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Scanning Vol. 24, 5 (2002) 271 Scanning the Industry The Future in Sight

Six individuals never thought they would regain their sight. But an experimental microscopic silicon chip artificial retina (ASR™) developed by Optobionics offers some possibility of renewed vision.

The ASR microchip functions with a retina that has partial outer retinal degeneration, so the remaining cellular layers must still be intact. The chip is then implanted in a small slit behind the functioning cells in the damaged retinas. All six participants implanted to date in the Optobionics clinical trial report they have regained some measure of eyesight.

These preliminary results are gratifying to ASR microchip creators Vincent Chow, an electrical engineer, and his brother Alan Chow, a pediatric ophthalmologist, who founded Optobionics in 2000.

Vincent and Alan used the JEOL 35C and 840 microscopes to research, develop, and manufacture the ASR chips. They designed the microstructure that fits in the sub-retinal space in 1988, when Alan suggested there may be a way to surgically and clinically generate electrical impulses that could stimulate sight. Working with a scanning electron microscope (SEM) at the microstructure and low-voltage levels, they were able to see immediate results indicating either progress or the need for a revised “recipe.”

Under FDA guidelines, they used the standard SEM for all surface and visual examinations during the manufacture of the ASR microchip. “If the surface is contaminated, the SEM can see it but it would be invisible under the optical scope. We use the FDA guidelines as part of the standard manufacturing process of our implants,” Vincent said.

“We’re developing innovative programs using the JEOL microscopes to look at the surface electrical functionality without touching the surface. We have microscopic solar cells populating the surface of our implant, so normally we have to physically touch it with some kind of electrode needle in order to observe the electrical properties. Under voltage contrast mode, it’s possible to see these electrical activities using the beam without ever touching the sample,” he added.

Performance assessment is another area Vincent and Alan have studied with the SEM. “If you had a chip and you had to trace the connector between two transistors and it began to wiggle, the SEM can actually tell you at what voltage level it’s occurring, so the grey scales from the SEM under voltage contrast can be made proportional to the voltage that’s actually on the conductor. We use this to assess the implant performance. Because we have so many cells on the surface (in excess of 4,500), this type of scanning is extremely effective compared to mechanical probing techniques.”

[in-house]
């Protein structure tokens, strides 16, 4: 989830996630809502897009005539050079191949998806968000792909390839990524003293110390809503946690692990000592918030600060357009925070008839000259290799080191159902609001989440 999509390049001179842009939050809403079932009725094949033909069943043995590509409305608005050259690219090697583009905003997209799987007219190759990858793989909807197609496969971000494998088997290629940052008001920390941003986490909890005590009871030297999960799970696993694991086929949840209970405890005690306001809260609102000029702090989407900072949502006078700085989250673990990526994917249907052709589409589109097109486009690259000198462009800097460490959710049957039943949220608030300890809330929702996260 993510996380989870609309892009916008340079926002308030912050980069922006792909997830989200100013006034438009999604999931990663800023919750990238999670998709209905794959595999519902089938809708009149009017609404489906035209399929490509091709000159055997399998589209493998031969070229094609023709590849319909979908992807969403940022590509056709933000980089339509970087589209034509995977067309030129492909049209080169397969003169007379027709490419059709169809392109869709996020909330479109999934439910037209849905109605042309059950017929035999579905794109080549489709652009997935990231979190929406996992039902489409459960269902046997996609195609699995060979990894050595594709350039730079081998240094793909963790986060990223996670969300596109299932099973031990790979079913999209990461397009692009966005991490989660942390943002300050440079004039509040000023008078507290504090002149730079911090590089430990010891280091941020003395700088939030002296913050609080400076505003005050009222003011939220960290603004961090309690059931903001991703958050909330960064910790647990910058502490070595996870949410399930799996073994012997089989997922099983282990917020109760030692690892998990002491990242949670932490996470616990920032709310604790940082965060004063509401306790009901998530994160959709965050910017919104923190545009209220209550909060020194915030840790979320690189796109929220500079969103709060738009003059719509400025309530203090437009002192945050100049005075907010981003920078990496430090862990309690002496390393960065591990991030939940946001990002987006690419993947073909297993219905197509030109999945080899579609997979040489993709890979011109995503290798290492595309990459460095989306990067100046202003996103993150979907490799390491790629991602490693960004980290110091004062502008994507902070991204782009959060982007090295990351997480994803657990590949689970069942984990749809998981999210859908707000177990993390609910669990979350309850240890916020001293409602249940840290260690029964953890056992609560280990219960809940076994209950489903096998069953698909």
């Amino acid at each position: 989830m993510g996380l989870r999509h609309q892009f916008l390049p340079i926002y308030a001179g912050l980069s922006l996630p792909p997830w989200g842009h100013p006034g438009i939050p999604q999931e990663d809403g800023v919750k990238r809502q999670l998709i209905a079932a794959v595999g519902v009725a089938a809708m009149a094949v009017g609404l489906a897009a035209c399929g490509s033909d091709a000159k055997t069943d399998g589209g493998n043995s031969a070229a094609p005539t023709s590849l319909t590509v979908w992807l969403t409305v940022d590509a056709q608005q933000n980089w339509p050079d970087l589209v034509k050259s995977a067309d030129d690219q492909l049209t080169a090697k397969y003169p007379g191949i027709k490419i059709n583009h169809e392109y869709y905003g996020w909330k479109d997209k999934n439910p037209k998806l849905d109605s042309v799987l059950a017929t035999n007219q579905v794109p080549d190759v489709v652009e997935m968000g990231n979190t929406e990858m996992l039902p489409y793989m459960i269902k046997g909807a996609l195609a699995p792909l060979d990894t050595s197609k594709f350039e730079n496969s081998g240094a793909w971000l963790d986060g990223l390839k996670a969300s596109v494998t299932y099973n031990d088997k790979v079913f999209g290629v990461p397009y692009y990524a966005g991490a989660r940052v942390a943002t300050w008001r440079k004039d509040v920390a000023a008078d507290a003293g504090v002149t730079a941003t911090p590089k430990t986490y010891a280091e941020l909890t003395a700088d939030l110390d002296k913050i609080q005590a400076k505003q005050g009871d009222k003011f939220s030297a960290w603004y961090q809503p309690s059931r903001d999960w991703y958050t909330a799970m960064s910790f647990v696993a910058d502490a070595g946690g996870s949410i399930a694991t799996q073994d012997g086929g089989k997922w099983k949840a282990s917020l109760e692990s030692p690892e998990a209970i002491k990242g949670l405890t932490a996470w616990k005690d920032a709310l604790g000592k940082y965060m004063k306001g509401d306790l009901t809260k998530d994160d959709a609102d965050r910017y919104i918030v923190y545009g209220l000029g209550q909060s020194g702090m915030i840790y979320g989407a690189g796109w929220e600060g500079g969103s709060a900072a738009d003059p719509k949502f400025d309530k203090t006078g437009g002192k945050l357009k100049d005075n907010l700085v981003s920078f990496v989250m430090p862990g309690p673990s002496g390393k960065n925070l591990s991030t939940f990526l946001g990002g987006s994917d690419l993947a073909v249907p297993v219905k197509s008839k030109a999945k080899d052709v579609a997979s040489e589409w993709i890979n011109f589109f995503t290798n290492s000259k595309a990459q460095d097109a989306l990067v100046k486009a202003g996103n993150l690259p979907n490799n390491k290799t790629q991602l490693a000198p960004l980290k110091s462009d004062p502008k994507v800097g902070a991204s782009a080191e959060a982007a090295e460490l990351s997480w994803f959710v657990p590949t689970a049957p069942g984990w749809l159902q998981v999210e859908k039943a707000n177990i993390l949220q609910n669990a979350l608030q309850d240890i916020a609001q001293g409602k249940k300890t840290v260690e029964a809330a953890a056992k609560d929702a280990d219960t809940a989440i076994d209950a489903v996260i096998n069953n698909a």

Today, Optobionics produces controlled etching features within its ASR microchips. “The implants are only 25 microns in thickness, and we have to sculpt different features into the surface to make it compatible with the eye. We use the SEM to guide us in what recipes should be used to produce what kinds of contours on the surface. This is done through reactive ion etching. Without the SEM, we couldn’t see the immediate benefits of the recipe or the modification,” he noted.

The JEOL microscopes have played and influential role in the development of ASR microchip technology. The backbone of JEOL Ltd. at its founding in 1949 was electron optic technology and, as evidenced by the work of Optobionics, it remains so today. JEOL produces 12 models of microscopes ranging from its flagship transmission electron microscope (TEM) to the scanning electron microscope (SEM) and scanning probe microscope (SPM). Vincent credits JEOL for consistently strong service and support of its microscopes, and has recently purchased the company’s 6460LV model.

Manufacturers are regularly called upon to meet the demands of changing markets and technology and to increase product capabilities. JEOL product manager Charles Nielsen comments, “Ultimately the solution is a function of the quality of the electron optics. Over the years, JEOL has developed techniques and a basic understanding of how to improve or reduce the aberrations in the magnetic fields that are the lenses. It’s a matter of refining not only the manufacturing process but certainly the development of the lenses themselves,” For Vincent, the ability to image at low voltage is a primary requirement of a SEM, allowing him to minimize the possibility of altering the surface properties of the ASR implant.

Through the application of technology, software, and hardware developed by leading industry manufacturers, companies such as Optobionics are performing previously unattainable feats–such as bringing vision to the blind. For Vincent, this achievement is the most gratifying and rewarding part of his work. And the future looks even brighter: “Optobionics envisions a future where the ASR microchip technology will call upon every area of science to improve its potential performance. We envision using micromachining, nanotechnology, and many of the miniaturization techniques and optics being developed for display technologies today.”